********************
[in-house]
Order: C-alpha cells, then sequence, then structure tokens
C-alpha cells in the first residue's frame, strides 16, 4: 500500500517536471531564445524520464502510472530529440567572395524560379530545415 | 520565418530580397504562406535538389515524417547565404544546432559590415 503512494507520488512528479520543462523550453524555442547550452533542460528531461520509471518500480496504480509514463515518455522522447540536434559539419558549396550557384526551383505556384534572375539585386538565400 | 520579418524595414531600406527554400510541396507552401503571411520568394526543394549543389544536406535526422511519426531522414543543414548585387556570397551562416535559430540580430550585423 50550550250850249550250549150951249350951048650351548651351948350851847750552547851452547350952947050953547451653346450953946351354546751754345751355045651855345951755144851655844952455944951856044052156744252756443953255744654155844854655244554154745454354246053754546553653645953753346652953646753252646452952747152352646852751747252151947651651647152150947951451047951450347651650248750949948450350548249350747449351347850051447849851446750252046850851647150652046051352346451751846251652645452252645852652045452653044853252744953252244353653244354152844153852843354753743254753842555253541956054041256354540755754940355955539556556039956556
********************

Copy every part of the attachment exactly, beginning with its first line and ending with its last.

[in-house]
Order: C-alpha cells, then sequence, then structure tokens
C-alpha cells in the first residue's frame, strides 16, 4: 500500500517536471531564445524520464502510472530529440567572395524560379530545415 | 520565418530580397504562406535538389515524417547565404544546432559590415 503512494507520488512528479520543462523550453524555442547550452533542460528531461520509471518500480496504480509514463515518455522522447540536434559539419558549396550557384526551383505556384534572375539585386538565400 | 520579418524595414531600406527554400510541396507552401503571411520568394526543394549543389544536406535526422511519426531522414543543414548585387556570397551562416535559430540580430550585423 50550550250850249550250549150951249350951048650351548651351948350851847750552547851452547350952947050953547451653346450953946351354546751754345751355045651855345951755144851655844952455944951856044052156744252756443953255744654155844854655244554154745454354246053754546553653645953753346652953646753252646452952747152352646852751747252151947651651647152150947951451047951450347651650248750949948450350548249350747449351347850051447849851446750252046850851647150652046051352346451751846251652645452252645852652045452653044853252744953252244353653244354152844153852843354753743254753842555253541956054041256354540755754940355955539556556039956556